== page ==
Harvard’s Mendillo Says She Has No Regrets as Tenure to End

Jul 16, 2014 1:06 pm ET

(Updates with public market holdings in fifth paragraph.)

July 16 (Bloomberg) -- Jane Mendillo, the head of Harvard University’s endowment, says she has no regrets about how she managed the money of the world’s richest school as she approaches the end of her tenure.

Mendillo, 55, who announced last month her plans to resign, said today at the CNBC Institutional Investor Delivering Alpha Conference in New York that she stuck with a diversified portfolio instead of shifting more into public equities even as those markets outperformed over the past five years.

“No regrets,” Mendillo said, responding to a question from the panel’s host. “The diversified equity exposure is more important. We have no way of predicting which market is going to be better.”

Harvard, with an endowment of $32.7 billion, has struggled compared with its peers since Mendillo was hired in the midst of the credit crisis in 2008, as its investments in private equity, real estate and emerging markets underperformed. In the year that ended in June 2013, the endowment posted an 11.3 percent return and a five-year average annual return of 1.7 percent, both the lowest in the Ivy League, according to data compiled by Charles Skorina & Co.

About 11 percent of Harvard’s portfolio is dedicated to U.S. equities, compared with 16 percent to private equity. Harvard’s smaller allocation to domestic stocks has caused it to miss out on gains as the Standard & Poor’s 500 Index has more than doubled over the past five years. Last year, the S&P 500 surged 30 percent, the biggest annual increase since 1997.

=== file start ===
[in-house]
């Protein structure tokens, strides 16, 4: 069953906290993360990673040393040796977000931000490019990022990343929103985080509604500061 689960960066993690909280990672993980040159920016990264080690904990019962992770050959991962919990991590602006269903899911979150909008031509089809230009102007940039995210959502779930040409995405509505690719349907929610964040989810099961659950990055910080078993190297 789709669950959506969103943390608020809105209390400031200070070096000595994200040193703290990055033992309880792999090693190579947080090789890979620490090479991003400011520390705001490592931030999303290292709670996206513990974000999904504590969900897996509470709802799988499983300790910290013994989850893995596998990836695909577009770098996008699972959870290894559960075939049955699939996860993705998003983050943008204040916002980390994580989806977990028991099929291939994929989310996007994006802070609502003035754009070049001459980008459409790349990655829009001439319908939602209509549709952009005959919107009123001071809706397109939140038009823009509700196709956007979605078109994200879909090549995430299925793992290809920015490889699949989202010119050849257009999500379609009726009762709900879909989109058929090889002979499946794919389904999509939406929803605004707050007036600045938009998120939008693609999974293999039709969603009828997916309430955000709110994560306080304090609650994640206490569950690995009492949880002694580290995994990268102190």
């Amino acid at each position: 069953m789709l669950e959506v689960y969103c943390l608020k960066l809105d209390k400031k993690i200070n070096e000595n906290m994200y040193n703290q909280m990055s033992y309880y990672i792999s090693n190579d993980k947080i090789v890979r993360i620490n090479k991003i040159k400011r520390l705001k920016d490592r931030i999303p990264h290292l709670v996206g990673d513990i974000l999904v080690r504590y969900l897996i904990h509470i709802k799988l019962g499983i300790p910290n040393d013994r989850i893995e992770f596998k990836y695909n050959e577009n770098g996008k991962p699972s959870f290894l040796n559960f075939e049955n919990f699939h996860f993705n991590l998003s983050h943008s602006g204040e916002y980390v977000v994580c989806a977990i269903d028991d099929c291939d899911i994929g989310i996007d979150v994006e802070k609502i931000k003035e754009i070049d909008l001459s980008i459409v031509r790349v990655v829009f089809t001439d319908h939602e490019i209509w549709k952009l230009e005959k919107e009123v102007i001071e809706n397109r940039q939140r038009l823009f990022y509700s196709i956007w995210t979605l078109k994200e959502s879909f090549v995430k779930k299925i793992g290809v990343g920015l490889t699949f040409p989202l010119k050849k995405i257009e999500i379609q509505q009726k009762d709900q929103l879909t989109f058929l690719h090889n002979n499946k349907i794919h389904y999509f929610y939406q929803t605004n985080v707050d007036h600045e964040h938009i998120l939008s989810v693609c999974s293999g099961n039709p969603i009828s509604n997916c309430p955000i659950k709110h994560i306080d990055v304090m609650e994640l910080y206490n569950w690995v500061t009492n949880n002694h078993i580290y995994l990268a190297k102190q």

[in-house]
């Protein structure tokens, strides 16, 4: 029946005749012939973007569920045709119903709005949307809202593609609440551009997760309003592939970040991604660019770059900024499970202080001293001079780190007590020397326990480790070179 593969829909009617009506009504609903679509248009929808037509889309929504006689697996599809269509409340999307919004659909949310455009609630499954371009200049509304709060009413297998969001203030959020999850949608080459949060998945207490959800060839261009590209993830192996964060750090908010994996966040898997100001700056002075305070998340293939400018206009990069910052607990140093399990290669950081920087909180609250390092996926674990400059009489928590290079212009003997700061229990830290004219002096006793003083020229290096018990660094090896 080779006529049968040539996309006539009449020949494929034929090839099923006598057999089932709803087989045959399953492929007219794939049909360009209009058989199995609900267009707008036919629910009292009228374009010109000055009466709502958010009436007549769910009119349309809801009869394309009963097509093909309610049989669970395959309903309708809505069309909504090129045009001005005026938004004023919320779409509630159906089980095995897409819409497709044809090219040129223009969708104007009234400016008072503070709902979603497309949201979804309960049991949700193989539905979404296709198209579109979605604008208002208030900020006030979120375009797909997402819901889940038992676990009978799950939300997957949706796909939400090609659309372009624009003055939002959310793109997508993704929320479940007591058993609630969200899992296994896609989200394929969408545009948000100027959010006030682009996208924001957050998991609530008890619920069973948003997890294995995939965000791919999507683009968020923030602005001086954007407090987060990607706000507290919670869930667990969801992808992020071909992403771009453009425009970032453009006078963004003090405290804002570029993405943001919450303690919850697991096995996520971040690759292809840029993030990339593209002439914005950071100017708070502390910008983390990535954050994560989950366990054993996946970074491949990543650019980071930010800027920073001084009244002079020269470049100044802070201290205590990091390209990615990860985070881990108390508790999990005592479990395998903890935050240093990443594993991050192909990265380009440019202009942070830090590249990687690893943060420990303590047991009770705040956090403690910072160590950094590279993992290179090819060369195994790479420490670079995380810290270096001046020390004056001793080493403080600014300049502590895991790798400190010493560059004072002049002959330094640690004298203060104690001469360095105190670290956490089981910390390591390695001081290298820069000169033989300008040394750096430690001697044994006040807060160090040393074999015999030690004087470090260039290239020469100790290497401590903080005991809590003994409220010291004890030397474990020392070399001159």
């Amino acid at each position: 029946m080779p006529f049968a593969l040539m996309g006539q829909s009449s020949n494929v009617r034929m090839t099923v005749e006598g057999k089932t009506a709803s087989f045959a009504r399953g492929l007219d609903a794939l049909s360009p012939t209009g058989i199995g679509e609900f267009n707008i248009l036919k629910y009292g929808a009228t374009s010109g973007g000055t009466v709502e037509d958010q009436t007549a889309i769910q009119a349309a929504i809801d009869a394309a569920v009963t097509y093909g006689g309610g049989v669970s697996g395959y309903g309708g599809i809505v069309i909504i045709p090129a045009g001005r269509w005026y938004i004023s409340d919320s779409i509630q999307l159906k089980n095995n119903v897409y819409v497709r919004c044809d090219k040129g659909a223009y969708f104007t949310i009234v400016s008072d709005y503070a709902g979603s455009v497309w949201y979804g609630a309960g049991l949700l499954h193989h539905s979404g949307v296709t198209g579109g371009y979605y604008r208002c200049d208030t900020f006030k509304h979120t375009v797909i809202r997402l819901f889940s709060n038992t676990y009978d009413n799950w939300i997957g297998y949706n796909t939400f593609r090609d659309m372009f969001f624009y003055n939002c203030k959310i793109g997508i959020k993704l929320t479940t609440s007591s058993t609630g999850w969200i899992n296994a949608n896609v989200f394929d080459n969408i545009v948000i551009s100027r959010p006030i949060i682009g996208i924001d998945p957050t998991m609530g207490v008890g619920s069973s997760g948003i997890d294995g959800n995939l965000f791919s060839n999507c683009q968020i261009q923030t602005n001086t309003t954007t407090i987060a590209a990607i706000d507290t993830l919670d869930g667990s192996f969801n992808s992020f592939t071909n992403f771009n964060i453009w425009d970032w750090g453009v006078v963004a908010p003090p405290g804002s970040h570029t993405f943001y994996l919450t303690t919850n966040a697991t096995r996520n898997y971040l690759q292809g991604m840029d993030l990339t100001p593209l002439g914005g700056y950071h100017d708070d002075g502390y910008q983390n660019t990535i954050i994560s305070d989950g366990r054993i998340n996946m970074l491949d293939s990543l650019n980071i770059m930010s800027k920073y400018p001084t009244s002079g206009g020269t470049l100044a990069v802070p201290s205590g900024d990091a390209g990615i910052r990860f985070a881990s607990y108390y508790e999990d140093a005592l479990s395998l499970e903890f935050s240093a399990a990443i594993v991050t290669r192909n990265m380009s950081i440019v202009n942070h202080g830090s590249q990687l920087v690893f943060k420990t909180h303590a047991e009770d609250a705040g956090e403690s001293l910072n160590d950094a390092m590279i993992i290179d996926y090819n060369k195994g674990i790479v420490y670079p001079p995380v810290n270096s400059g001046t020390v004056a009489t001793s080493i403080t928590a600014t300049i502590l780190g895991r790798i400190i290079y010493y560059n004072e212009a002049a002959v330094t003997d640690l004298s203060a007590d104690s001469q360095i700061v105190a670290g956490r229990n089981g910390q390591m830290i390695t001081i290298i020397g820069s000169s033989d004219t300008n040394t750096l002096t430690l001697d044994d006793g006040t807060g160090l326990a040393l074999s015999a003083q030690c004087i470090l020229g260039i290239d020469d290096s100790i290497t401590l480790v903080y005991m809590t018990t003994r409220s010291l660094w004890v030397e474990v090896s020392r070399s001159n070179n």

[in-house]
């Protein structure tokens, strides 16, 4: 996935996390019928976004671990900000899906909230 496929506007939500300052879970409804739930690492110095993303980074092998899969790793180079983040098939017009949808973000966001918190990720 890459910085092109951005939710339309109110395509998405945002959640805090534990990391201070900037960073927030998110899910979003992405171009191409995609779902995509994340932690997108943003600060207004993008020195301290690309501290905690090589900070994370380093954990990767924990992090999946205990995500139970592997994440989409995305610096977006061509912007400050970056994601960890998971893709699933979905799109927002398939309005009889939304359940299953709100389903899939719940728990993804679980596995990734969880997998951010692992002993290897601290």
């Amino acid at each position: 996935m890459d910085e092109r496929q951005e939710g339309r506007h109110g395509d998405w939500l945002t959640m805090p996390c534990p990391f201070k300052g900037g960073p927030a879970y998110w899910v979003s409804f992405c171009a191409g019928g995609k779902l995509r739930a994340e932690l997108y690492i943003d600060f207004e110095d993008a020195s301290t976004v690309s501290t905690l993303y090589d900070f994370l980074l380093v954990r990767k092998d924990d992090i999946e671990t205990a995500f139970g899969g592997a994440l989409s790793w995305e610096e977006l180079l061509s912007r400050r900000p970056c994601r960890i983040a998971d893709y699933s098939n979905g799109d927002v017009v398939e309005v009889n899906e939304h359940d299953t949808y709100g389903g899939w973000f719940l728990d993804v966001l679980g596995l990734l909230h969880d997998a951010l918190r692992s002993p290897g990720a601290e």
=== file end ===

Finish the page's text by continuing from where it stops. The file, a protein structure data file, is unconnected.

‘Illiquidity Premium’

Mendillo said in Harvard’s most recent annual report that private equity and public markets have delivered similar returns for Harvard over the past ten years, meaning the “illiquidity premium” from private strategies has declined.

According to Mendillo, there is little value to Chinese Internet stocks, which she names as one of the current “bubbles to avoid.” Harvard has earmarked 11 percent of its assets to emerging markets, a segment that has missed internal benchmarks for the endowment for the past two years.

“Emerging markets overall, compared to developed markets, are priced at a 40 percent discount,” said Mendillo. “But there are other emerging markets that are priced comparatively.”

Mendillo said in June she will leave Harvard at the end of this year, citing personal reasons. During her tenure, Mendillo sought to reposition Harvard’s portfolio by restructuring private equity holdings and searching for new opportunities to make direct investments in real estate and agriculture in emerging markets such as Brazil.

--With assistance from Michael McDonald in Boston.